Israel Signs Historic Deal with European Union to Export Natural Gas Through Egypt

Updated: Jun 20

In a blow to Russia, for the first time in history, Israel will be supplying natural gas to the European Union (EU) as part of a landmark agreement signed Wednesday in Cairo. Israel will ship the fuel to Egypt, where it will be prepared for shipping by turning the gas into liquid and then sent on to Europe.

The memorandum of understanding (MOU) is part of the EU’s efforts to reduce its dependence on Russian energy in the wake of Russian President Vladimir Putin’s invasion of Ukraine. In 2021, the EU imported about 40 percent of its gas supply from Russia, but the sanctions the EU has placed on Moscow for its war on Ukraine have sent it in search of new energy partners.

“This is a tremendous moment in which little Israel is becoming a significant player in the global energy market,” Israel Energy Minister Karine Elharrar said.

“The memorandum of understanding will allow Israel to export Israeli natural gas to Europe for the first time, and it is even more impressive when one looks at the string of significant agreements we have signed in the past year, positioning Israel and the Israeli energy and water economy as a key player in the world,” Elharrar said.

This agreement is also another step toward strengthening economic ties between Egypt and Israel.

“This is a statement to those who see in our region only negative forces such as division and conflict,” Elharrar said. “This MOU shows us that we are paving a new path of partnership, solidarity and sustainability.”

Egyptian Petroleum Minister Tarek el-Molla described the deal as “an important milestone” and could lead to future open doors for Israel with the East Mediterranean Gas Forum (which includes Israel, Jordan, Greece, Cyprus, Egypt, the Palestinian Authority, Italy and France).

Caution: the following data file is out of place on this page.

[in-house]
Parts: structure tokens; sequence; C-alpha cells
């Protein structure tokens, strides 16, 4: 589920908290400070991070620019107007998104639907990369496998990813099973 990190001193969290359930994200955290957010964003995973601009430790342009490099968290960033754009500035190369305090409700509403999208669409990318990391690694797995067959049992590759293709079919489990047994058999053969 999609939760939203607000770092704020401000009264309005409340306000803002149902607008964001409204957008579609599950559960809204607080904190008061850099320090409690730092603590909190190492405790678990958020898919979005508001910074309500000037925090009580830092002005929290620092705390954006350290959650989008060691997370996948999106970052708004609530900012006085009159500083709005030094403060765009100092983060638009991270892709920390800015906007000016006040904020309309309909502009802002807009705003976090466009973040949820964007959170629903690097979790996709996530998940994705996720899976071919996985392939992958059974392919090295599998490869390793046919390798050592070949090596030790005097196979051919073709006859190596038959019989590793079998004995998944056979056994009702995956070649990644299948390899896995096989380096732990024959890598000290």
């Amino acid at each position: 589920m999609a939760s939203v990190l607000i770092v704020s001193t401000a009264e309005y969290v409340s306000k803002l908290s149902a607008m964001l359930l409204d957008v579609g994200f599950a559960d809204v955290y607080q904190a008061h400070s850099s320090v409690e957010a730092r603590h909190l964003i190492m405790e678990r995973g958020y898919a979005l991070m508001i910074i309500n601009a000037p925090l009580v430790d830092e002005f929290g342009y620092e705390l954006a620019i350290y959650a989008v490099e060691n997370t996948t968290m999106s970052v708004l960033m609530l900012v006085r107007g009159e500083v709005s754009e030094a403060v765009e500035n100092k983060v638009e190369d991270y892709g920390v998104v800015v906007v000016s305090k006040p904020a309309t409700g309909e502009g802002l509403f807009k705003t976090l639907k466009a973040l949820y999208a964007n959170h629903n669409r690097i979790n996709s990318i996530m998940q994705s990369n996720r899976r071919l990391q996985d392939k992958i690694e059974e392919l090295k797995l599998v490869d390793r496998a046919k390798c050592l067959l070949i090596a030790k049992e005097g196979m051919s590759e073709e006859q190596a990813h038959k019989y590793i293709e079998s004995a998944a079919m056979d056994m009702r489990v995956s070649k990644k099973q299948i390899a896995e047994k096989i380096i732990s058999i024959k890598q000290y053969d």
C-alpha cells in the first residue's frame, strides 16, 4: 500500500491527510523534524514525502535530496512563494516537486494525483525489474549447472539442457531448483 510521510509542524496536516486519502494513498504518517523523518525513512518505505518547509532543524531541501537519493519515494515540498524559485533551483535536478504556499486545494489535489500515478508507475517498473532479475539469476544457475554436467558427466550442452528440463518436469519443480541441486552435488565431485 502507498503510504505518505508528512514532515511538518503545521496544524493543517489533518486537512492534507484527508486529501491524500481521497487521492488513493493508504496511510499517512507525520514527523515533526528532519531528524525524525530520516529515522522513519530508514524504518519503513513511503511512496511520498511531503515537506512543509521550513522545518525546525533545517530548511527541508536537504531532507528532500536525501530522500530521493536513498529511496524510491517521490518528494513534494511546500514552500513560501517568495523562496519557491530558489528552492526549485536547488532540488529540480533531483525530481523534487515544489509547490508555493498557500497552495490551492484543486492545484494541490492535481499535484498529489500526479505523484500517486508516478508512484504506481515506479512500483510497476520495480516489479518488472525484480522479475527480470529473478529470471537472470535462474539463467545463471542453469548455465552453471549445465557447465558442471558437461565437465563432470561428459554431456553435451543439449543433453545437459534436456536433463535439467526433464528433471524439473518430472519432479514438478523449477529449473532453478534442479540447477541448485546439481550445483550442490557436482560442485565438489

European Commission chief Ursula von der Leyen, who was in Cairo to sign the deal, said that the EU was looking to diversify its energy sources by importing from “other trustworthy suppliers” such as Israel and Egypt.

“What a special moment,” von der Leyen said. “I very warmly welcome the signing of this historic agreement. This will contribute to our energy security. And we are building infrastructure fit for renewables — the energy of the future.”

“With the beginning of this war and the attempt of Russia to blackmail us through energy, by deliberately cutting off the energy supplies, we decided to cut off and to get rid of the dependency on Russian fossil fuels, and to move away from Russia and diversify to trustworthy suppliers,” von der Leyen added.

The deal is estimated to bring in 1 billion shekels ($290 million) each year for Israel.

It is estimated that Israel’s natural gas fields in the Mediterranean have a reserve of 600 billion cubic meters or .3% of the world total. Israel uses the Tamar field to meet domestic demand. The Leviathan field produces around 10 billion cubic meters a year. Europe consumes roughly 540 billion cubic meters annually.

How will Russia respond? Israel and Russia have a security agreement over Israel attacking Iranian assets in Syria. Will Russia see this as an act of war? It is a bold move by Israel, who has sought to keep the lines of communication open with Vladimir Putin throughout the Ukraine war.

Ron Cantor

CEO of Tikkun Global

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